New Apostolic Church USA

Sharing Life

"True Fellowship: A relationship, not an activity." Part 1 of 2 from the 2020 Summer Vision Newsletter

What is fellowship? We use this word often in our circles, but it has evolved over time away from its original meaning. Today, fellowship has come to mean little more than an informal social gathering, often over food. We say fondly, “where there is food - there is fellowship!” A standard dictionary definition of the word fellowship is “a friendly association, especially with people who share one’s interest.” This type of gathering is enjoyable and encouraged. However, when we compare it to the fellowship that those in the first church prioritized, we can see very clearly that we are often missing the mark in our use of the term. The early Christians gave it a much deeper meaning.

Let us examine the word fellowship in the context of the New Testament. The Greek word in the Bible for fellowship is koinonia, which is most commonly translated into English as “communion” and “sharing a common life.” This gives us a different understanding of fellowship than the dictionary definition above. True fellowship goes much deeper than being friendly or spending time with those who like what we like. It is a relationship, not an activity. It denotes participation or sharing rather than simply an association with others. In the German Bible, the word used for fellowship is translated as “many sharing life” or “many sharing a purpose.” Here we find the true intention of the word. Fellowship means sharing life and sharing purpose.

For Christians, fellowship means sharing in the life of Christ! He, alone, gives us a shared purpose and a shared goal.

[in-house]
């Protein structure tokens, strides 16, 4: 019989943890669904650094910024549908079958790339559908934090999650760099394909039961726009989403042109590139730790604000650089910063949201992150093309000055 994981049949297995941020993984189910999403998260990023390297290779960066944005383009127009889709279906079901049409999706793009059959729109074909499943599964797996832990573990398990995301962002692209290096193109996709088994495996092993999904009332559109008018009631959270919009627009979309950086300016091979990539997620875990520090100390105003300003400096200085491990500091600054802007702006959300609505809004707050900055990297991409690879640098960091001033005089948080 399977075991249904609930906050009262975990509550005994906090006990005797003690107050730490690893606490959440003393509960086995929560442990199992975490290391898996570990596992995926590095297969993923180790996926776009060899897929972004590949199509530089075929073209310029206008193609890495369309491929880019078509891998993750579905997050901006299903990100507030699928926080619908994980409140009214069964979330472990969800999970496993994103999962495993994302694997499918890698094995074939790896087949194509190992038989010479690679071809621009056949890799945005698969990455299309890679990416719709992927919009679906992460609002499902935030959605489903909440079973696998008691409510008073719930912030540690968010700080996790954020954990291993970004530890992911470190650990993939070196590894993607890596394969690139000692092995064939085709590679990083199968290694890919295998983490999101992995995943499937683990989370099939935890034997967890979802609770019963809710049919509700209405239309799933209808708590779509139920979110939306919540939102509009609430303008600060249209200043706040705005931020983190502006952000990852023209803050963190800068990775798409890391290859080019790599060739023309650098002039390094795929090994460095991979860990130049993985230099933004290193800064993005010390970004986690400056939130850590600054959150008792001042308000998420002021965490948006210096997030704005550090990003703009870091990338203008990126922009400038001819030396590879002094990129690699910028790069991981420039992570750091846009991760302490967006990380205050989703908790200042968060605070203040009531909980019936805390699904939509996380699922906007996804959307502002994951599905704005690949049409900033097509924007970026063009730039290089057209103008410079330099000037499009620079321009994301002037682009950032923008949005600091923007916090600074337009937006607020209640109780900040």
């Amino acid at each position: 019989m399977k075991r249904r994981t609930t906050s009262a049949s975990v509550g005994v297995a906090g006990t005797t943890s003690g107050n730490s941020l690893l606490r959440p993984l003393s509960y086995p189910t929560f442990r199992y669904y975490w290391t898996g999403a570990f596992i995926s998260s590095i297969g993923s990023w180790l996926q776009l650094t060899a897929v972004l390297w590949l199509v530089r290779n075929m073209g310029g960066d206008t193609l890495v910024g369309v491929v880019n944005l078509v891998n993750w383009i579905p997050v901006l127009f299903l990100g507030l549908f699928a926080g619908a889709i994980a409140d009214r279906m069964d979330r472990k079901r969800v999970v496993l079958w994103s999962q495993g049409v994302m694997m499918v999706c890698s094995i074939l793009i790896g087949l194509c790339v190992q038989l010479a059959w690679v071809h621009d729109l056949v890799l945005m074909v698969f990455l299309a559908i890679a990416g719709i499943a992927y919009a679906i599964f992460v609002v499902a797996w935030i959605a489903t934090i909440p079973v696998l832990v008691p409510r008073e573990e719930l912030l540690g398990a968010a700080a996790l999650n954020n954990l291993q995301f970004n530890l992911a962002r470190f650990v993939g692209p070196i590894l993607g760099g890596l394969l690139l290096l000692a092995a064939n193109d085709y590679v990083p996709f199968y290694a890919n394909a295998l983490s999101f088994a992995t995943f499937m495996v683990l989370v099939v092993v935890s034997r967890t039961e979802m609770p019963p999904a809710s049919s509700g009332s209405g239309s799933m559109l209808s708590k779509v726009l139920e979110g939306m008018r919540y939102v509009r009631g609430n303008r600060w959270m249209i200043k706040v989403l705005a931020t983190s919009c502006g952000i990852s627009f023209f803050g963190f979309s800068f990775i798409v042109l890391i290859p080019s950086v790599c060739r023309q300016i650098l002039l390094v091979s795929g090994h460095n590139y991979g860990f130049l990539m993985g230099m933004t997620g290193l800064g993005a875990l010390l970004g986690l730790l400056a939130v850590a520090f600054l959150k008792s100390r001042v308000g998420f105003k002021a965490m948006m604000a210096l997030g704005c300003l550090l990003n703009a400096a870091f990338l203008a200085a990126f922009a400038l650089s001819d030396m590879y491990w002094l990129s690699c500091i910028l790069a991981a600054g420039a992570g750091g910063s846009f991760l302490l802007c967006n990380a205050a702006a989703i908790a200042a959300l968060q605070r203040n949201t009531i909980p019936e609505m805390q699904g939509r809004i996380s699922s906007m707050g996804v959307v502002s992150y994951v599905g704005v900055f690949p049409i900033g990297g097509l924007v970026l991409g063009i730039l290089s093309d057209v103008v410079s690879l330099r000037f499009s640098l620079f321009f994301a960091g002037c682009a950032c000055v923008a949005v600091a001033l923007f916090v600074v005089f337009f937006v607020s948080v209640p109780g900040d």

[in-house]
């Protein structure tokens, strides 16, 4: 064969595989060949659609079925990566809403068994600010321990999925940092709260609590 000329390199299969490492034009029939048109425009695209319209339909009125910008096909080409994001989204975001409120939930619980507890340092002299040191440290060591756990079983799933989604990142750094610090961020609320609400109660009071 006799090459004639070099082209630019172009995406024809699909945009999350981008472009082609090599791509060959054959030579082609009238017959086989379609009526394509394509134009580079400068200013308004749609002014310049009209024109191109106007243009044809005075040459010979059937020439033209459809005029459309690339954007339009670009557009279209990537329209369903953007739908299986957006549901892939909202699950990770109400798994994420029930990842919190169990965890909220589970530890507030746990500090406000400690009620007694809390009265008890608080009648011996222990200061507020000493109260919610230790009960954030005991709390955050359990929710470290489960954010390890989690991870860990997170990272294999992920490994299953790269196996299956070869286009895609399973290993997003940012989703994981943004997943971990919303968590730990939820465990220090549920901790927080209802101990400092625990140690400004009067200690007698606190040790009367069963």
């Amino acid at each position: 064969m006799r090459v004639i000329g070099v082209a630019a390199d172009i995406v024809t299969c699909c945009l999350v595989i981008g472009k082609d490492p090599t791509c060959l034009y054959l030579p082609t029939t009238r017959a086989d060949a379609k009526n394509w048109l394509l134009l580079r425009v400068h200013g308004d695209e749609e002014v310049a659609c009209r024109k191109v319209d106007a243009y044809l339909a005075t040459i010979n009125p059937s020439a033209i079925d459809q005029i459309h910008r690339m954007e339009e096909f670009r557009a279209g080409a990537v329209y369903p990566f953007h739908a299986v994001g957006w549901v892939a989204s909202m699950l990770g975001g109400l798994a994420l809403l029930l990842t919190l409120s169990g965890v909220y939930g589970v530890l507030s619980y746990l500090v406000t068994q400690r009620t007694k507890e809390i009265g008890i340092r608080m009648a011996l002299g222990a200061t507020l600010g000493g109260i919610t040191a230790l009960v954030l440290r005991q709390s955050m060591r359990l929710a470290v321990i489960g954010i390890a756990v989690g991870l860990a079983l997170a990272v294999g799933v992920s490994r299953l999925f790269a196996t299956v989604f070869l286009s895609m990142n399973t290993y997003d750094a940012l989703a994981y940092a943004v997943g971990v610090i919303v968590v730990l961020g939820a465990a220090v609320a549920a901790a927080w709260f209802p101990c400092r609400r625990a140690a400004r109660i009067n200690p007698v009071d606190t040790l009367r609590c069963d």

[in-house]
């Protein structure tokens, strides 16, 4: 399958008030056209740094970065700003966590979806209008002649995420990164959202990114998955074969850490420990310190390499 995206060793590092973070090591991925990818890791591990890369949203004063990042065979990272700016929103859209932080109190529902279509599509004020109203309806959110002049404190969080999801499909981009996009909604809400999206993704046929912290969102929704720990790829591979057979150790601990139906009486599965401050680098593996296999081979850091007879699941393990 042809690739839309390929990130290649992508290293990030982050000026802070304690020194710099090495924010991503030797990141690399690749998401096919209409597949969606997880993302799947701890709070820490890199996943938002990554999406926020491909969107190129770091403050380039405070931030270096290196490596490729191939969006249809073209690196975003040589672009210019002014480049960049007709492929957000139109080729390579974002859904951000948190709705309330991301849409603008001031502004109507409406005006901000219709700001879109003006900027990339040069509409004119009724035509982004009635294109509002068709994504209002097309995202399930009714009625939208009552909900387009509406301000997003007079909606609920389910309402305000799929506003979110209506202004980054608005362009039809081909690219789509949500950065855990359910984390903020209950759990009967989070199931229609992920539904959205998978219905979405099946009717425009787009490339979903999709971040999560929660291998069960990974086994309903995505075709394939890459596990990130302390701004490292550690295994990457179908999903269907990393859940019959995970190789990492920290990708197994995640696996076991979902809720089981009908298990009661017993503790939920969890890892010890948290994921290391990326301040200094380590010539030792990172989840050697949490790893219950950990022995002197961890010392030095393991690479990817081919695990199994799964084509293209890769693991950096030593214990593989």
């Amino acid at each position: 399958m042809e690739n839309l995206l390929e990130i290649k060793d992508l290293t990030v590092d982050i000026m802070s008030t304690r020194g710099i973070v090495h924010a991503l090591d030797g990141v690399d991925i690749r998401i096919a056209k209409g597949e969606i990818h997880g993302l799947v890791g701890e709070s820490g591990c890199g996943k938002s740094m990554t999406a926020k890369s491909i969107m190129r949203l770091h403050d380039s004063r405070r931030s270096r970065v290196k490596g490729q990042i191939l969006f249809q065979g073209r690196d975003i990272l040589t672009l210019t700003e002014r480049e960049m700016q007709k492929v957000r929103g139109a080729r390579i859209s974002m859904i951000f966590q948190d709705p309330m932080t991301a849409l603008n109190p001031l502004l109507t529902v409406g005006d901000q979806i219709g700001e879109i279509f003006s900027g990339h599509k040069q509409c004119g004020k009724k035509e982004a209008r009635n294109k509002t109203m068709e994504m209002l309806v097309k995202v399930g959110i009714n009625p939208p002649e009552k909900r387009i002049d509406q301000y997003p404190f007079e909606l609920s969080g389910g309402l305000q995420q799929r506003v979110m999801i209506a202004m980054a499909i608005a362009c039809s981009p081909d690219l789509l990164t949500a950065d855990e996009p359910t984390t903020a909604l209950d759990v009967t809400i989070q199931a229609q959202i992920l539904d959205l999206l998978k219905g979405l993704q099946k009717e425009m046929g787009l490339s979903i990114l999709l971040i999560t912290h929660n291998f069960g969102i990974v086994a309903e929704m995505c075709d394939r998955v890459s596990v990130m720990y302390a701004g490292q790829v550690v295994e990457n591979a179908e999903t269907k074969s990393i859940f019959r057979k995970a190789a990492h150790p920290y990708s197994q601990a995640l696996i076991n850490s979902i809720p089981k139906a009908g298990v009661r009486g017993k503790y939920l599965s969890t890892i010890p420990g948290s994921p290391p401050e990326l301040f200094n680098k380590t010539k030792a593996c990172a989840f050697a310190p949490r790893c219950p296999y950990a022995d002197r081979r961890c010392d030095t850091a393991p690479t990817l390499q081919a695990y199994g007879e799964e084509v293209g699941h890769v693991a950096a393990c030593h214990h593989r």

Recognizing our dependence on Christ deepens our experience of communion with Him, which in turn establishes and enriches our fellowship with one another. As we begin to understand the wonder of Christ’s love and His desire to share His life with us, it inspires us to connect with, commune, and understand each other. Paul writes in his letter to the Philippians: Therefore if you have any encouragement from being united with Christ, if any comfort from His love, if any common sharing in the Spirit, if any tenderness and compassion, then make my joy complete by being like-minded, having the same love, being one in spirit and of one mind. Do nothing out of selfish ambition or vain conceit. Rather, in humility value others above yourselves, not looking to your own interests but each of you to the interests of the others (Philippians 2:1-4 NIV).

How is it possible to have fellowship with Christ?

The triune God embodies perfect unity and fellowship. He created us to be in relationship and invites us into the fellowship of the Trinity. In 1 Corinthians 1:9, we read: God is faithful, by whom you were called into the fellowship of His Son, Jesus Christ our Lord. Through the sacrament of baptism, God brings us into His nearness. He also establishes us into a community of believers, the Church. One can only be a Christian in a collective sense; there can be no “individual” Christian. God created us to be in community. We need each other to learn to love one another the way Christ taught us to love, and in so doing, experience His kingdom already now.

As Christians, we are united in fellowship with Christ. The believer is united to Christ in such a way that he or she participates in all the virtue and power of the risen and glorified Lord! We share in the very life of Christ Himself. He is the vine, and we are the branches. He is the head, and we are the body. We are spiritually a part of Him, for we are members of His body. This is the common life that we share as believers - the life of Jesus Christ. Christ is the basis and the essence of our fellowship! He is what connects us; there is no fellowship without Him.

In our baptism, we are invited into the fellowship of God the Father, the Son, and the Holy Spirit.

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